Five Ways the Co-Facilitators Have Made the Post-2015 Targets Worse

What was once a storm whipped up around the question of whether the world needs 17 sustainable development goals and 169 targets has now degenerated into a tempest about whether it is possible to “conservatively” tweak some of those targets to make them more meaningful and deliverable.

Last week, the poor souls who are responsible for shepherding the post-2015 negotiations (the UN ambassadors of Kenya and Ireland) released a proposal that was intended to show how this could be done.

Sadly, they have made some of the targets better rather than worse, indicating that ‘technical proofing’ – an expert-driven process supposedly stripped of political overtones – is no sure fire way to a better development agenda.

(And who on earth thought it could be? Experts disagree with each other more bitterly than governments do – fortunately they lack armies with which to settle their arguments.)

So here are five ways the tweaked targets are worse than the originals. Continue reading

OECD States of Fragility Report – Meeting Post-2015 Ambitions

This afternoon, in New York, the OECD is launching its States of Fragility 2015 report which explores how new sustainable development goals and targets (SDGs) can be implemented in countries and communities that lack the political stability and institutions to support inclusive growth, or that are affected by very high levels of violence.

The report was written with colleagues at New York University’s Center on International Cooperation and is part of a broader effort to switch the focus from what should be part of the post-2015 development agenda, towards how the new agenda can be delivered.

It argues that we have no hope of delivering the SDGs in large parts of the world, unless we get serious about tackling fragility.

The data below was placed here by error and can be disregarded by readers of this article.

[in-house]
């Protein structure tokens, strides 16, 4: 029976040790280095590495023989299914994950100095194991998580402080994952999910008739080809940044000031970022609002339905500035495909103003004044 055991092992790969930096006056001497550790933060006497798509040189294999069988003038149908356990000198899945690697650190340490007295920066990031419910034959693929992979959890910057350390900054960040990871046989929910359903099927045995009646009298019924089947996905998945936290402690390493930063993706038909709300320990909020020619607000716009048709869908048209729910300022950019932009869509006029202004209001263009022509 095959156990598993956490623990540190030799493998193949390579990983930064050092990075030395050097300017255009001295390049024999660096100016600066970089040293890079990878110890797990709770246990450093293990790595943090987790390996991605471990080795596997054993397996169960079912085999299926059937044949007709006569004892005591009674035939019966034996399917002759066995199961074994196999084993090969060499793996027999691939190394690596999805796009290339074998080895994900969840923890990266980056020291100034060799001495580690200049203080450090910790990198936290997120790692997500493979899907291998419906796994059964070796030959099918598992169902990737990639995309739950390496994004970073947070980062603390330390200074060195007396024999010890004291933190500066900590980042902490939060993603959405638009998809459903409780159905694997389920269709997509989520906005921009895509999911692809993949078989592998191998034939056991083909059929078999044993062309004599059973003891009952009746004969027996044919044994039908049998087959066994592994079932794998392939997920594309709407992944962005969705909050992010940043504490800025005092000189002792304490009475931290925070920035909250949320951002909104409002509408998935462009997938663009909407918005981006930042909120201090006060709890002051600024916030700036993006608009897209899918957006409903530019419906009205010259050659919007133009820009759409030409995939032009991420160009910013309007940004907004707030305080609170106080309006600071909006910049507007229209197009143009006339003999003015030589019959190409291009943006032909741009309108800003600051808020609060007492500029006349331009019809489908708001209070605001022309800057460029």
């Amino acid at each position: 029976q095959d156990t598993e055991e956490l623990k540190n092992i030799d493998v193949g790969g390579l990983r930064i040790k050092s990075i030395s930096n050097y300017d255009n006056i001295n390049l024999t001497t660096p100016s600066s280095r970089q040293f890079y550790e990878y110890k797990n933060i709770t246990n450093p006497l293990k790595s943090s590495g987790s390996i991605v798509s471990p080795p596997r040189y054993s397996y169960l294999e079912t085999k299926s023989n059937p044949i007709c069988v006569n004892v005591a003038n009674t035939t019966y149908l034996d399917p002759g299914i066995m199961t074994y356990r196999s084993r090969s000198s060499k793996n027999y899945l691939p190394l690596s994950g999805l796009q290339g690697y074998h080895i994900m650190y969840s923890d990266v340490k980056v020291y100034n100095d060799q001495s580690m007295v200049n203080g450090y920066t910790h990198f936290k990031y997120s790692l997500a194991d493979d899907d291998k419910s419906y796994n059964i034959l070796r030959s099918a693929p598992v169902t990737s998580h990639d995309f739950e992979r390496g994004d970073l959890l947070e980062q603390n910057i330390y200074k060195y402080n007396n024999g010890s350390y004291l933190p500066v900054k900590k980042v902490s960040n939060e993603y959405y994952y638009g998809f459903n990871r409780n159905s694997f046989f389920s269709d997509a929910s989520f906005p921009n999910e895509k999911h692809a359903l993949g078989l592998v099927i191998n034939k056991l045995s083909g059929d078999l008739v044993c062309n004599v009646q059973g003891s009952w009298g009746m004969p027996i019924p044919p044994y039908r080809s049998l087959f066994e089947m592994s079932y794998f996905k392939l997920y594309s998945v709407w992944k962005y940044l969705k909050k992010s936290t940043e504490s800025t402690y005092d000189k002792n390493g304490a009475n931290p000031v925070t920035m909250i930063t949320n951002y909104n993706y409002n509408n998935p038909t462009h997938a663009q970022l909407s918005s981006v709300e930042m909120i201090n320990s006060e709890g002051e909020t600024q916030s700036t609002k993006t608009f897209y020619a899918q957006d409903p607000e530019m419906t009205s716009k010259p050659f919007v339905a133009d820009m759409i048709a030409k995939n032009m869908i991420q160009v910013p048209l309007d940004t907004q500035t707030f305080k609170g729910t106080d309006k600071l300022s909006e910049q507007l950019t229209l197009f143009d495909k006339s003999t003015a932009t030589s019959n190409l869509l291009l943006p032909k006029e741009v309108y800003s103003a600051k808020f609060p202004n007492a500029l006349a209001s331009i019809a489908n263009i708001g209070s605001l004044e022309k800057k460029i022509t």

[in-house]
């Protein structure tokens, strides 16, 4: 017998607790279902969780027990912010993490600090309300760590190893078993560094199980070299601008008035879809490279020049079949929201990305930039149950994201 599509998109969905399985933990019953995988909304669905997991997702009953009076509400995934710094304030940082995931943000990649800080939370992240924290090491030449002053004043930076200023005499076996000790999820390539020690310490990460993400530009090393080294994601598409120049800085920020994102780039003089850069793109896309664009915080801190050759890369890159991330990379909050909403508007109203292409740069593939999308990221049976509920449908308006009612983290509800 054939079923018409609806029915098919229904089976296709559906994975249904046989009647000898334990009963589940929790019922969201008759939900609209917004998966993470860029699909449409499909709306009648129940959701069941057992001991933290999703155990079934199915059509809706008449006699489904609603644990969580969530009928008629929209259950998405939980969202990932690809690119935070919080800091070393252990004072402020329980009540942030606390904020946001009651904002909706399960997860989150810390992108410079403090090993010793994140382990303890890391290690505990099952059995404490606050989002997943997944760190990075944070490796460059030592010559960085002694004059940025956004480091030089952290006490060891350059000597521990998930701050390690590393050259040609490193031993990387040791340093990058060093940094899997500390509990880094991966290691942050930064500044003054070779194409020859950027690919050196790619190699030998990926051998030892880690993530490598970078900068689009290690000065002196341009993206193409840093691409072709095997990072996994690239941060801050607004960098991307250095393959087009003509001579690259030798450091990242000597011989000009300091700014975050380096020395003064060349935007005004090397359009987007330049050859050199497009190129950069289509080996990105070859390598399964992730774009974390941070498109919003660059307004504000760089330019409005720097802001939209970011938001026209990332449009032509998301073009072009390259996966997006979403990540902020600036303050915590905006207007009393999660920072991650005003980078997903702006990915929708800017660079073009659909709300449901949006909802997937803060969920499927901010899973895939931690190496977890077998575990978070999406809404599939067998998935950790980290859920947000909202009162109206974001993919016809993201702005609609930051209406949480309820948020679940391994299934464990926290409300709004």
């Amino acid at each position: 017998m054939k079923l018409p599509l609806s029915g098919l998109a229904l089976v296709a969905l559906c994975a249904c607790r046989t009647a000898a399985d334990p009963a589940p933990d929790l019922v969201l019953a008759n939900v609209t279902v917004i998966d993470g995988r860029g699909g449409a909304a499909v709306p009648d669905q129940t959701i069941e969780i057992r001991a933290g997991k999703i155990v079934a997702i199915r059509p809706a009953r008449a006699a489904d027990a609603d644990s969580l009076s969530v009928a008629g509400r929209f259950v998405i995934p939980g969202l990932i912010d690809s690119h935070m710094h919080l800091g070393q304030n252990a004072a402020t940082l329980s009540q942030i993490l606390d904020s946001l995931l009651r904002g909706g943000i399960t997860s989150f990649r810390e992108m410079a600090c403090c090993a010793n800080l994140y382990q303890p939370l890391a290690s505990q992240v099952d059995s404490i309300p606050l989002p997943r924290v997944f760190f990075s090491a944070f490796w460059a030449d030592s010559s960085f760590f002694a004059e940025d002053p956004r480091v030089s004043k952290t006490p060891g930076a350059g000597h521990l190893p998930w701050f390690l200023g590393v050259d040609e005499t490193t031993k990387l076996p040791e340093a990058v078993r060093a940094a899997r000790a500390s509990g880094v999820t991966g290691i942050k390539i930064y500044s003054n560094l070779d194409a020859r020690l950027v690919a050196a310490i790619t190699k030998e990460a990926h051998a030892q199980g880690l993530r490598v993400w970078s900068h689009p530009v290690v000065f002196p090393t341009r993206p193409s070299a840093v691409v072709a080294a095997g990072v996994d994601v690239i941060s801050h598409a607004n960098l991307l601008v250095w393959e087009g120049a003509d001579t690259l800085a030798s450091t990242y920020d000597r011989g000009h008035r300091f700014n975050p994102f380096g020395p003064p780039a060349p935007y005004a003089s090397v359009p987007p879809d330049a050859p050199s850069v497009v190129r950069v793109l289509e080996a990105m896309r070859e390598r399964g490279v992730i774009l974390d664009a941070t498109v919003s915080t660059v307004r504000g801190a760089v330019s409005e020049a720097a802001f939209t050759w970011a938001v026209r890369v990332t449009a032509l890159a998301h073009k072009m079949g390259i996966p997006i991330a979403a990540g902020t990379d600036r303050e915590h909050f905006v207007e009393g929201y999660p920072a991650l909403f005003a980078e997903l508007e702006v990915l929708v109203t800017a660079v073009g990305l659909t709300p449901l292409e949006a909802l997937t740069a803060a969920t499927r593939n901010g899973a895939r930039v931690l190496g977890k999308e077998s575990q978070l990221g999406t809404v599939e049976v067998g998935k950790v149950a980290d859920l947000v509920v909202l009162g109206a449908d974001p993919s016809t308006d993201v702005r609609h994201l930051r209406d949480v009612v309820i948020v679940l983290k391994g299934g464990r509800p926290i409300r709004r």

Robust global growth, and more equitable patterns of distribution, have the potential to lead to rapid and continued further reductions in all forms of poverty, but this would mean that those left behind would increasingly live in fragile situations. Continue reading

If foreign policy doesn’t feature in this election a global powerhouse risks losing its voice

In a piece for Real Clear World I argue that

The chances of Britain making it through to May 7 without facing at least one unexpected international event with serious implications for our national interests are slim indeed. Both David Cameron and Ed Miliband should be planning to give over at least a day between now and polling to lay out how they intend to shape world events and not just react to them. Even if they remain unpersuaded that the electorate is hungry for answers now, it is difficult to see how they could claim a later mandate for tough decisions if they don’t hint at their direction of travel on ISIS, Russia, China, the Transatlantic relationship, Syria, reform of the European Union, and prospects for this year’s critical summits on sustainable development and climate change.

You can read the whole piece here and see all the other world election coverage they are gathering together here.

What’s mined is yours


They call it an “indaba” – a word in several African languages for a gathering where a community gets together to resolve the problems that affect them all. But it is no community meeting – it is the world’s largest meeting of the mining industry, where the rich and powerful from across the world gather in a plush Cape Town conference centre to determine where will be mined and who will get the money. It is a meeting, in its own words, “dedicated to the capitalisation and development of mining interests in Africa,” at which “a powerful group … make the vital relationships to sustain their investment interests”. In the front rooms the delegates are entertained by Goldman Sachs, Dambisa Moyo and Tony Blair. In the back rooms mining corporations meet to cut secret deals with friendly governments and pressure any governments who have started making trouble.

Through the huge glass windows the delegates can see protests. But they don’t get to hear what the protesters have to say. They dismiss them as anti-mining, anti-progress. It is easy to complain, argue the mining indaba attendees, but would you really want an end to all mining?